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British Columbia Federationist Feb 16, 1923

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Array industrial unity: STRENGTH •*•».        Official Organ Vancouver Trades and Labor Council (International)        -^.political vmt*. victost
FIFTEENTH YEAR.  No. 7
FOUR PAGES
VANCOUVER, fi. C, FRIDAYllORNING, FEBRUARY 16,1928
$-60 PER YEAB
Coal Miners Pay the Price for Lack of Proper Precautions
tx
\\
SUBMIT UNDER   OCCUPATION OF
Demand Red International
Be Discussed at the
Convention
International Takes Stand
That Aims Not in Line
with Constitution
[By John A. MoRury]
(For the Federated PresB)
Glace Bay, Nova Scotia—The district board of the Nova Scotia miners,
whose vote to affiliate with the Red
International of Labor Unions (Mobcow) has been overruled by the international executive board, U. M. W.
A., has decided to submit on condition
that the question come before the 1924
international convention of the U. M,
W. A,
In a circular letter from the international headquarters at Indianapolis
to all looal mining unions of District
No. 26, the miners of Nova Scotia
were warned that if they persist in
affiliating with the Red International
of Labor Unions the autonomy of the
district will be suspended and the international' organization will assume
control until the district abides by this
ruling.
In June, 1922, at a convsntion in
Truro, the district decided to affiliate
with Moscow and sent tbe application
for affiliation by John McDonald, who
attended the Moscow convention last
November. Last December, J. B. MoLachlan, secretary-treasurer of the
district, asked the International office
what effect affiliating would have upon
the standing of the district In the U.
M, W. A. He pointed out the basic
idea as "direct revolutionary action of
the workers of the world for the complete overthrow and ending of all capitalistic exploitation ot labor."
In the decision of tho miners' international ordering withdrawal lt was
stated that the object of the U. M. W.
A. under its constitulon is "to increase
wages and improvo conditions of employment of our members by legislation, conciliation, Joint agreements or
strikes." tt was held that he revolutionary aims wore incomparable with
membership in U. M. W. A.
THE ill
Peasants in Spite of Armed
Forces Take Possession
of Lots
[By Carl Brannin]
(Federated Preaa Correspondent)
Mexico City—On Saturday, Jan. 20,
! the peasants of Tlcoman took posses-
[ sion of the  lands surrounding their
!' village.   Thore was no formal oelebia-
| tlon. no speeches by government officials, no guard of soldiers.   The. peo-
! pie simply came  together with sur-
i veyors they had employed and meaa-
I ured oft the plots of 12 acres for each
j family.   It marked tho culmination of
years of struggle.
Tlcoman is a village In tho federal
district about alx miles north of Mexico City. Pour landlorda claim 10,000
hectares (a hectare equals about i_
acres), which bolonga. according to
the ancient Spanish grants, to Boveral
villages compriBing some 1000 peon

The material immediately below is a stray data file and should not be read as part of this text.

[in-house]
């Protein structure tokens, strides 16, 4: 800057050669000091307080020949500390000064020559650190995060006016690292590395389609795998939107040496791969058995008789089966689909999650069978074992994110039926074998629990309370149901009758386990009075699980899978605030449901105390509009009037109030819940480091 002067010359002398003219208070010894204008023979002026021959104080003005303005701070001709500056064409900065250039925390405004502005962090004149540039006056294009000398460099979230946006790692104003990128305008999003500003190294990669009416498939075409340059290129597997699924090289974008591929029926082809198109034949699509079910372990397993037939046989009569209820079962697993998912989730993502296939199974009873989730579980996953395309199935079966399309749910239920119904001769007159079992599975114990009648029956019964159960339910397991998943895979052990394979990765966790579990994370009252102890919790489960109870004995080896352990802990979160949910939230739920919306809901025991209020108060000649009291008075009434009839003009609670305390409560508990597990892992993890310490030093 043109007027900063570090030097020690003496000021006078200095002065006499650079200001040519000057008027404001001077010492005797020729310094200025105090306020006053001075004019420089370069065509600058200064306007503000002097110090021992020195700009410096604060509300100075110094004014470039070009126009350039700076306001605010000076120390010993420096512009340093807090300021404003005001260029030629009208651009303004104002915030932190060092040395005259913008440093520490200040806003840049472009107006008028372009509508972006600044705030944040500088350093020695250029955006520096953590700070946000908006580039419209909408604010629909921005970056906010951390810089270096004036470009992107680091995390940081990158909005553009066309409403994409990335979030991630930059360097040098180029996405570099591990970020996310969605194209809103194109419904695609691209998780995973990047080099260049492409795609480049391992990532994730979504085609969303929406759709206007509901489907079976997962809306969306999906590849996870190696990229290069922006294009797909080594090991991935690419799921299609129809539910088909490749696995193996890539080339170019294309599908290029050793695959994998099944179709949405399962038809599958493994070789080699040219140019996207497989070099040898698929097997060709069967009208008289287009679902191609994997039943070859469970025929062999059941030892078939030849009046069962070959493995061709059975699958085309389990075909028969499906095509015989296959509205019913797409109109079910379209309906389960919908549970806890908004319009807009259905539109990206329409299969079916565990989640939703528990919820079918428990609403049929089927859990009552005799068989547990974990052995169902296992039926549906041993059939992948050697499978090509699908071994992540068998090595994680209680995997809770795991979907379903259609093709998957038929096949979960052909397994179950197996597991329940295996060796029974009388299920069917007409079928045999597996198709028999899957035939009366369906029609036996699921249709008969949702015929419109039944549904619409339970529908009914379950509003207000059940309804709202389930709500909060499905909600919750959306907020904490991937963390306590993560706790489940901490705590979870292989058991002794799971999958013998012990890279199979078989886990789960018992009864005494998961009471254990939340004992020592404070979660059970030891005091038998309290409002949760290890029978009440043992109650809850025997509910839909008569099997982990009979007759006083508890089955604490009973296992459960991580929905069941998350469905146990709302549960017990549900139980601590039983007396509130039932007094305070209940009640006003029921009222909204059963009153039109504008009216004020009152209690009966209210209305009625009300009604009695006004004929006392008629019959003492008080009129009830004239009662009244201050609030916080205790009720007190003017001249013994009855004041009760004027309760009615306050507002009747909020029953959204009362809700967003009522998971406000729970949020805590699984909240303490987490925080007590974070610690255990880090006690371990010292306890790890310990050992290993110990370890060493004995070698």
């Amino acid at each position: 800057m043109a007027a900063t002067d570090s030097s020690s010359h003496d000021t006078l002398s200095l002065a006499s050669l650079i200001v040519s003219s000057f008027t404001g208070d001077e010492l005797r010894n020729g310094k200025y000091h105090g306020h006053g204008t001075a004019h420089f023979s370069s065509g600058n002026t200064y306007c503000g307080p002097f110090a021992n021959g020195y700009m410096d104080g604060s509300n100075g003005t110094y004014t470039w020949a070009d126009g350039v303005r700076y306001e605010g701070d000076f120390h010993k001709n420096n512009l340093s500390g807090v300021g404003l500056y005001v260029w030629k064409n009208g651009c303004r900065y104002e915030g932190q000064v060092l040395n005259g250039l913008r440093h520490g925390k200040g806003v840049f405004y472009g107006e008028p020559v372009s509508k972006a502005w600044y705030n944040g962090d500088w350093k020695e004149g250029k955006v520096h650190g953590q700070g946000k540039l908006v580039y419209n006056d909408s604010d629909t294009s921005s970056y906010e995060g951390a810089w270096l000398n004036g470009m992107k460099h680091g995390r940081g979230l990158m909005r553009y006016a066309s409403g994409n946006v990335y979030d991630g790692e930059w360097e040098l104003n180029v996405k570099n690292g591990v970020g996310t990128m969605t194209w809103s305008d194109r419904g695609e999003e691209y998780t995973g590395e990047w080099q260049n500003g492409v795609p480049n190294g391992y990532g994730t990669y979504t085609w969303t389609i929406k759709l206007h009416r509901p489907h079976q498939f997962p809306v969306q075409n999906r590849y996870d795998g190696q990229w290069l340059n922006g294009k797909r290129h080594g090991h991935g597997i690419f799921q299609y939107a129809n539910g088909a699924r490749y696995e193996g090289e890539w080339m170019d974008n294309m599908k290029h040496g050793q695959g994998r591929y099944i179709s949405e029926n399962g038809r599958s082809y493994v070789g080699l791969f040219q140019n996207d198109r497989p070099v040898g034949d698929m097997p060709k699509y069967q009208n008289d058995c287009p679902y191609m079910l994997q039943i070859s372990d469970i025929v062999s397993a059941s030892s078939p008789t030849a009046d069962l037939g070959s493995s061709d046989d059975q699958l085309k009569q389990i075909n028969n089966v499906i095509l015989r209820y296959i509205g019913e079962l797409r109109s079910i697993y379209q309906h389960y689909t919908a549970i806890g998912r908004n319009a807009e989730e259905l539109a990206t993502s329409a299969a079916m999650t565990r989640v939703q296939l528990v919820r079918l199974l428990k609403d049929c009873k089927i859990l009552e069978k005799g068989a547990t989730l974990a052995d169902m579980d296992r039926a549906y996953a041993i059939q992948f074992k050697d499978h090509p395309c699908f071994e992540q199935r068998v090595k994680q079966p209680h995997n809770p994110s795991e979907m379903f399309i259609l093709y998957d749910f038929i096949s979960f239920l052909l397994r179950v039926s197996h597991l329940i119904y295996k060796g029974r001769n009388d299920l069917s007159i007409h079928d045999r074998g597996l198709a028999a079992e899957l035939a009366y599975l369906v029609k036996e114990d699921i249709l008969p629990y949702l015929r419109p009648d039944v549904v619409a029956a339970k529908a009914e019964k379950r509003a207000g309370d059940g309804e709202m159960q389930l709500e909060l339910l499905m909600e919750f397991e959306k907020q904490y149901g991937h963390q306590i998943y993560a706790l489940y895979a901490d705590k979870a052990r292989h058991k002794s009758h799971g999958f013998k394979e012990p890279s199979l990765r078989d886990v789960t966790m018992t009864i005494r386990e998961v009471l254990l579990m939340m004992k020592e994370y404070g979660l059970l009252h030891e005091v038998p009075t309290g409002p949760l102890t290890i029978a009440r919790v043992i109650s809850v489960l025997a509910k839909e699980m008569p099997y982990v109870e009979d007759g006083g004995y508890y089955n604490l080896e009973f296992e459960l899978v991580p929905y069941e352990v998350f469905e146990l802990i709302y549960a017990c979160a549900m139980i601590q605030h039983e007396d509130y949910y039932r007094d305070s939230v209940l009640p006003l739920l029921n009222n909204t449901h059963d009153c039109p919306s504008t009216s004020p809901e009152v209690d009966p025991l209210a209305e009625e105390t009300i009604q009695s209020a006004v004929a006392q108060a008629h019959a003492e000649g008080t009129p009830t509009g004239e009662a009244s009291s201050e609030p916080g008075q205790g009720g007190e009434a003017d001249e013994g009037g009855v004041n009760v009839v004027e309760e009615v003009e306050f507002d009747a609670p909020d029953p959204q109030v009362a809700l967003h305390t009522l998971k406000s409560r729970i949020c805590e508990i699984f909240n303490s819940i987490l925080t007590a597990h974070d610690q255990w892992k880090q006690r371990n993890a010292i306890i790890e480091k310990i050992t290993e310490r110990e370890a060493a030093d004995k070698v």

'families. Under the Diaz roglme
theae lands, which aro very fertile and
close to a fino markot, were taken
from tho peasants in one fraudulent
way or anothor and given to a few Individuals. Since then .the former owners have worked as laborers.
When the overthrow of Diaz took
place, the peasants demanded the return of their lands. They were told to
wait a little while. President succeeded preaident and still the workers
waited. Finally, under the leadership of a small proprietor, Leon Rojns,
tho workers bogan to arm themselves.
(With the organized armed peasants
backing him  Rojas began to  notify
tho haciendados that the planting of
' land   claimed   by  the  workers  must
I oease.    The landlords rushed to the
I governor of tho federal dlstriot and, as
' of old, he sent word that troops would
bo sent ngainst them unleBs tho peas-
1 onts let the haclendadoa alone.
"    "All right," said Rojaa and his followers, "aend your troops; wo have
forces of our own, and wo are armed.'
The troops of the government came,
but lt was to toll the landlords that
'planting of the landa must oease.
A short time ago word came that an
soon as a certain technicality of the
law was complied with, the lands In
the Tlcoman district would bo turned
over to tho people. They said: "It Is
enough. Let us take possession now.
go they hired some surveyors and
measured off their lots.
(San Francisco—Frederick Esmond,
ono of the I. W. W. membera In the
famous "silent defonse" in Sacramento
now released from St. Elizabeth's hospital in Wellington, hs long been active
in radical circles here, and wna known
for hla brilliant mind. He is an Oxford graduate.
Hug*} Sums Are Taken to
Provide Luxuries for
Occupation Army
Communists Are Opposed to
Reparations in Any
Form
[By Louis P. Lochner]
(European Director, The Federated
Presa)
Berlin, Germany.—What doea the
term "army of occupation" mean to
the Oerman people?
To the American the term perhaps
connotes a garrlaon that must see to
it that the "Huns" don't break out
anew, and, that they fulfil the tonna
of the treaty of Versailles.
To the German, who knows that his
country has been virtually disarmed
(what arma are found to have been